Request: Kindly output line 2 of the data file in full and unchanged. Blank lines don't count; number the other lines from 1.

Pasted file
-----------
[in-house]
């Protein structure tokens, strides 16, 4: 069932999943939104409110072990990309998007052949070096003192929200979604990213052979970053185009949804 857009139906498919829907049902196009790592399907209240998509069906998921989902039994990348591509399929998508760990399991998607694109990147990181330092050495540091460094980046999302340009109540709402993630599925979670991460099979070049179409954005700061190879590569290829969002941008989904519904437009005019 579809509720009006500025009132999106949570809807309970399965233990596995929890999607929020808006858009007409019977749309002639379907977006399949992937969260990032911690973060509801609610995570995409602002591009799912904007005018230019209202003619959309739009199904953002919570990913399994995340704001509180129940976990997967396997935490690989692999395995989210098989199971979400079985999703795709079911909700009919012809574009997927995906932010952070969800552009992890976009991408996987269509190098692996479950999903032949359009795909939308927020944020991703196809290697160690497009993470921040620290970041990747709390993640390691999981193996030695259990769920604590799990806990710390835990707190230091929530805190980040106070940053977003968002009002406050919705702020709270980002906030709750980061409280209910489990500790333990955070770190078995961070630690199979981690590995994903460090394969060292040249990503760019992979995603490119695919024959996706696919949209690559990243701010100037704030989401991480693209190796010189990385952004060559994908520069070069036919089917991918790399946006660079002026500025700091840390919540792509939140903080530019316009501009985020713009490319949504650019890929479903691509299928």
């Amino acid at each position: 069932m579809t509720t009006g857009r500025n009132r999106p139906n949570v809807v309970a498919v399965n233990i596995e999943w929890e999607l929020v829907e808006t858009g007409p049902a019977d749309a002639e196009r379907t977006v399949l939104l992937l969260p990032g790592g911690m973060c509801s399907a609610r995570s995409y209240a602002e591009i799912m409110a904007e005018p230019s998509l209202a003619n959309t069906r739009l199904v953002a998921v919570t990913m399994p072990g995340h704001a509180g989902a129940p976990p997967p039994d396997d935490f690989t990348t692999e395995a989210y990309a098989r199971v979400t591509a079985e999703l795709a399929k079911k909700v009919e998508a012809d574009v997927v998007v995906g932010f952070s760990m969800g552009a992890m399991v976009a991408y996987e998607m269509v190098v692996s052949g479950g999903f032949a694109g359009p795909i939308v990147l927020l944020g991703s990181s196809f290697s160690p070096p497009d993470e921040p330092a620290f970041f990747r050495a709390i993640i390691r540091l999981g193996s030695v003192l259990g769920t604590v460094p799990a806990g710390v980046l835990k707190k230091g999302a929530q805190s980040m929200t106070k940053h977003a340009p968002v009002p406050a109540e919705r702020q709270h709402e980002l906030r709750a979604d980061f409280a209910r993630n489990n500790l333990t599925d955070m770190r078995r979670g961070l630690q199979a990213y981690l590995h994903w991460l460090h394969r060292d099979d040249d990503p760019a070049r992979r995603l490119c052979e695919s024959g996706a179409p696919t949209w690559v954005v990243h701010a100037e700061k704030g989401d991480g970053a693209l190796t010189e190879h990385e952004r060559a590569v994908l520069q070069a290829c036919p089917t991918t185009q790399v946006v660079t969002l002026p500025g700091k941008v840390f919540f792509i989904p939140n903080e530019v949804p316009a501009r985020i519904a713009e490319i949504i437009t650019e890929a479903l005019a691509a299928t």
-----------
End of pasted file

């Protein structure tokens, strides 16, 4: 069932999943939104409110072990990309998007052949070096003192929200979604990213052979970053185009949804 857009139906498919829907049902196009790592399907209240998509069906998921989902039994990348591509399929998508760990399991998607694109990147990181330092050495540091460094980046999302340009109540709402993630599925979670991460099979070049179409954005700061190879590569290829969002941008989904519904437009005019 579809509720009006500025009132999106949570809807309970399965233990596995929890999607929020808006858009007409019977749309002639379907977006399949992937969260990032911690973060509801609610995570995409602002591009799912904007005018230019209202003619959309739009199904953002919570990913399994995340704001509180129940976990997967396997935490690989692999395995989210098989199971979400079985999703795709079911909700009919012809574009997927995906932010952070969800552009992890976009991408996987269509190098692996479950999903032949359009795909939308927020944020991703196809290697160690497009993470921040620290970041990747709390993640390691999981193996030695259990769920604590799990806990710390835990707190230091929530805190980040106070940053977003968002009002406050919705702020709270980002906030709750980061409280209910489990500790333990955070770190078995961070630690199979981690590995994903460090394969060292040249990503760019992979995603490119695919024959996706696919949209690559990243701010100037704030989401991480693209190796010189990385952004060559994908520069070069036919089917991918790399946006660079002026500025700091840390919540792509939140903080530019316009501009985020713009490319949504650019890929479903691509299928």